The divine promise that emboldens our profession of faith

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May 24: Ascension Sunday. Readings: 1. Acts 1:1-11; Psalm: 47; 2. Ephesians 1:17-23; Gospel: Matthew 28:16-20. 

As we celebrate the Ascension, the readings evoke a real appreciation for the gift of faith and the dynamic force that gripped the early Church. They highlight all its efforts to spread the Good News and develop its presence wherever new communities could be established. 

On this feast day, Acts recalls the Holy Spirit’s role in the beginning. The description of the moment preceding the Lord’s ascension into heaven primes us to understand the Spirit’s work. And the power associated with this moment is key to the mission Jesus initiated and intended his close followers to undertake even to the ends of the earth. 

The text from Ephesians is an extraordinary one when we recognise that it brings together many similar words that throw light on the divine power present in the Church through the actions of God the Father and the Lord Jesus Christ. This mix emphasises the nature of what we belong to. For central to the passage is a variety of power-related expressions. In English, we can best understand their combined impact if we think of words like endless activity, energy, authority, strength, might and ruling power. This intense focus captures how immensely empowered members of the Church are. 

Today’s verses from Matthew are the grand conclusion to his Gospel, the Lord’s parting instructions to the apostles. They are authorised to continue making his commandments known everywhere. And in doing so they honour the Father, Son and Holy Spirit. This commission is one of great responsibility, but as the final words declare, the Lord’s disciples will never be alone, for he will always be by their side. 

Hearing these texts must surely give us courage. For in them there is the divine promise of that powerful presence that emboldens us to profess the faith unhesitatingly. 

Ascension Sunday 

First reading: Acts 1:1-11. 

In the first book, Theophilus, I dealt with all that Jesus did and taught until the day he was taken up, after giving instructions through the Holy Spirit to the apostles whom he had chosen. He presented himself alive to them by many proofs after he had suffered, appearing to them during forty days and speaking about the Kingdom of God. While meeting with them, he enjoined them not to depart from Jerusalem, but to wait for “the promise of the Father about which you have heard me speak; for John baptised with water, but in a few days you will be baptised with the Holy Spirit”.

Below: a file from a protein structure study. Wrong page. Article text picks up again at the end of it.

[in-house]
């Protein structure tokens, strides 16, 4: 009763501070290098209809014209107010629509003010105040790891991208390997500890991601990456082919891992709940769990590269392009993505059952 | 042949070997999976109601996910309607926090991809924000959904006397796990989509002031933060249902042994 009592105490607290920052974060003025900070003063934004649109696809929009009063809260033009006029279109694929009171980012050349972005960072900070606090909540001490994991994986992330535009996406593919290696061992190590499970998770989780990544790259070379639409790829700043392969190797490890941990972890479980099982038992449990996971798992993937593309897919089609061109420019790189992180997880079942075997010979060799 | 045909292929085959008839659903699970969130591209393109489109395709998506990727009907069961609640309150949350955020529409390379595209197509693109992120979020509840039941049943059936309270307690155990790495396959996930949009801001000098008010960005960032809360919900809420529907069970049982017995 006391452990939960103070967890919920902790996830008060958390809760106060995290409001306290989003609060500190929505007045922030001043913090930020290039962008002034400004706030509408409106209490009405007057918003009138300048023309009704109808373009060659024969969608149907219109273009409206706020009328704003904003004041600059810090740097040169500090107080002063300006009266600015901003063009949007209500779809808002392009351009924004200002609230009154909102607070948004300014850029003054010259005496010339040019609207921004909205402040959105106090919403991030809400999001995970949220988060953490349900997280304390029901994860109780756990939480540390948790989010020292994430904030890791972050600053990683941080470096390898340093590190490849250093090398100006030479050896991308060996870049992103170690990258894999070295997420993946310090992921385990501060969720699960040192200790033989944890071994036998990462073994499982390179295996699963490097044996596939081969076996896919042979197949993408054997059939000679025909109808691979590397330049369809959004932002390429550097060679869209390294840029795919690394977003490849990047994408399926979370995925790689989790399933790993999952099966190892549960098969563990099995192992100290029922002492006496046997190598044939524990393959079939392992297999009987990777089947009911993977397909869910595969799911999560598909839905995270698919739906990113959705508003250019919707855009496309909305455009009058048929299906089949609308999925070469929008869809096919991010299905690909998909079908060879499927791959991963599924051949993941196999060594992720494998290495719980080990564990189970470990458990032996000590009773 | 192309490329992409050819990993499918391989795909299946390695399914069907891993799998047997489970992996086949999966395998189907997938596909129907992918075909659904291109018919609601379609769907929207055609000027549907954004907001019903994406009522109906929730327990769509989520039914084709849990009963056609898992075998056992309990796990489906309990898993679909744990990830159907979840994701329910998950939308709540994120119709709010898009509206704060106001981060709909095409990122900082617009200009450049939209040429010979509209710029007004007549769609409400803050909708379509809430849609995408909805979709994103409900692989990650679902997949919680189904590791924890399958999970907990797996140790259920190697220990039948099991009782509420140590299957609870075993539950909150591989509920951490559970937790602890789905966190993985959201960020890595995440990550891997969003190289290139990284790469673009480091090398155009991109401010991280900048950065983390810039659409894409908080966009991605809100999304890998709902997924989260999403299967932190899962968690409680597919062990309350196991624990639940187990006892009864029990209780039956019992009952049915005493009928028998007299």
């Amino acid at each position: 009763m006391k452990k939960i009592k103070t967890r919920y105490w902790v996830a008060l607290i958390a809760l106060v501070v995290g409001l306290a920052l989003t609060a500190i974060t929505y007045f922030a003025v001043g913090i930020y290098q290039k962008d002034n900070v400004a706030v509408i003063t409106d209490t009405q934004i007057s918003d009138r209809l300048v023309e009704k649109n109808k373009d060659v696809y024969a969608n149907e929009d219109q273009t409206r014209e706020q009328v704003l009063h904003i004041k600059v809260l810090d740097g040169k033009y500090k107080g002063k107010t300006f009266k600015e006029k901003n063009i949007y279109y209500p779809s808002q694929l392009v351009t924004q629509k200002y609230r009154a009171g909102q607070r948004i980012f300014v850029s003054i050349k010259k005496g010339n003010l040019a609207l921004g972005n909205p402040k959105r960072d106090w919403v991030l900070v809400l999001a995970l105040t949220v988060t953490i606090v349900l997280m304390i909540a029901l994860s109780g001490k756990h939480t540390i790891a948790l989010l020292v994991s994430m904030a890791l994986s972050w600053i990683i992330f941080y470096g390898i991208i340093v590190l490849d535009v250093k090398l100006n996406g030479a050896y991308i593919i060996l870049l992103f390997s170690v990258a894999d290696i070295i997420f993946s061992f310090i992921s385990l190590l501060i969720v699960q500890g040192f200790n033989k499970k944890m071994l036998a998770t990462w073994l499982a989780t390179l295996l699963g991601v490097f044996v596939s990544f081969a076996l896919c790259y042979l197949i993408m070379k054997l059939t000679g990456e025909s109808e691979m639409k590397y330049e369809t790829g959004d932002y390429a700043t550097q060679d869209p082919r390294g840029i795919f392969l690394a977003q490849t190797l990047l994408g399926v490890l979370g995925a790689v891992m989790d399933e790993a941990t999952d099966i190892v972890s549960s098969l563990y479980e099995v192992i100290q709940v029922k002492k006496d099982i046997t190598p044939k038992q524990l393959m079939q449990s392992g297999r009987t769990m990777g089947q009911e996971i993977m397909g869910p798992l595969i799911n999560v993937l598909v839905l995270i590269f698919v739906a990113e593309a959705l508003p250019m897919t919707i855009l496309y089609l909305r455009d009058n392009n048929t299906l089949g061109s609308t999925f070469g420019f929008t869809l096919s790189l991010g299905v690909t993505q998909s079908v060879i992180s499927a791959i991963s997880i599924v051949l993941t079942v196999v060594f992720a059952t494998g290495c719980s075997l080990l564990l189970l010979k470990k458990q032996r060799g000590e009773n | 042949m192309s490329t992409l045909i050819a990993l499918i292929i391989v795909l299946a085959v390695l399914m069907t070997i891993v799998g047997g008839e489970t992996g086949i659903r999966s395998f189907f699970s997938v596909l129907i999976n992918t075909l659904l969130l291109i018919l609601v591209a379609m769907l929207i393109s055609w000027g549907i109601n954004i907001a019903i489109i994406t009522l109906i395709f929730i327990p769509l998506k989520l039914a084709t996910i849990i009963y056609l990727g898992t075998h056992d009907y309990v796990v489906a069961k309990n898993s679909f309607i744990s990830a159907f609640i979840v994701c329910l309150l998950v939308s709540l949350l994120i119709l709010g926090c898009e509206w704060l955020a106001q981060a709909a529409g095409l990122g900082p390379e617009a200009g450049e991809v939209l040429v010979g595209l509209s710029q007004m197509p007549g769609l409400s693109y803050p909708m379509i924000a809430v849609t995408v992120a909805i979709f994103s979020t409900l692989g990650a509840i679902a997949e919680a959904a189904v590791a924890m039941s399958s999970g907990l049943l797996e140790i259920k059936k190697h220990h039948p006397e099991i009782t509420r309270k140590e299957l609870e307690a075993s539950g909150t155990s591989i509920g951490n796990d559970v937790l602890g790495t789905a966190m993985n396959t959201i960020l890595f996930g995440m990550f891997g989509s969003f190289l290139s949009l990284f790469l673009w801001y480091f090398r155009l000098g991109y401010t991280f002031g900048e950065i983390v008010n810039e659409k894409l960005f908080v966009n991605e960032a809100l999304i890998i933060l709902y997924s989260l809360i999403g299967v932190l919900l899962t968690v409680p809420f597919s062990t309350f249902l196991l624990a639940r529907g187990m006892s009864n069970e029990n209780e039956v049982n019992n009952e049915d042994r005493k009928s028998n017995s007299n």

When they had gathered together, they asked him, “Lord, are you at this time going to restore the kingdom to Israel?” He answered them, “It is not for you to know the times or seasons that the Father has established by his own authority. But you will receive power when the Holy Spirit comes upon you, and you will be my witnesses in Jerusalem, throughout Judea and Samaria, and to the ends of the earth.” When he had said this, as they were looking on, he was lifted up, and a cloud took him from their sight. While they were looking intently at the sky as he was going, suddenly two men dressed in white garments stood beside them. They said, “Men of Galilee, why are you standing there looking at the sky? This Jesus who has been taken up from you into heaven will return in the same way as you have seen him going into heaven.” 

Second reading: Ephesians 1:17-23. 

[May] the God of our Lord Jesus Christ, the Father of glory, . . . give you a spirit of wisdom and revelation resulting in knowledge of him. May the eyes of [your] hearts be enlightened, that you may know what is the hope that belongs to his call, what are the riches of glory in his inheritance among the holy ones, and what is the surpassing greatness of his power for us who believe, in accord with the exercise of his great might, which he worked in Christ, raising him from the dead and seating him at his right hand in the heavens, far above every principality, authority, power, and dominion, and every name that is named not only in this age but also in the one to come. And he put all things beneath his feet and gave him as head over all things to the Church, which is his body, the fullness of the one who fills all things in every way. 

Gospel: Matthew 28:16-20. 

The eleven disciples went to Galilee, to the mountain to which Jesus had ordered them. When they saw him, they worshiped, but they doubted. Then Jesus approached and said to them, “All power in heaven and on earth has been given to me. Go, therefore, and make disciples of all nations, baptising them in the name of the Father, and of the Son, and of the Holy Spirit, teaching them to observe all that I have commanded you. And behold, I am with you always, until the end of the age.” 



Fr Kevin Waldie sm

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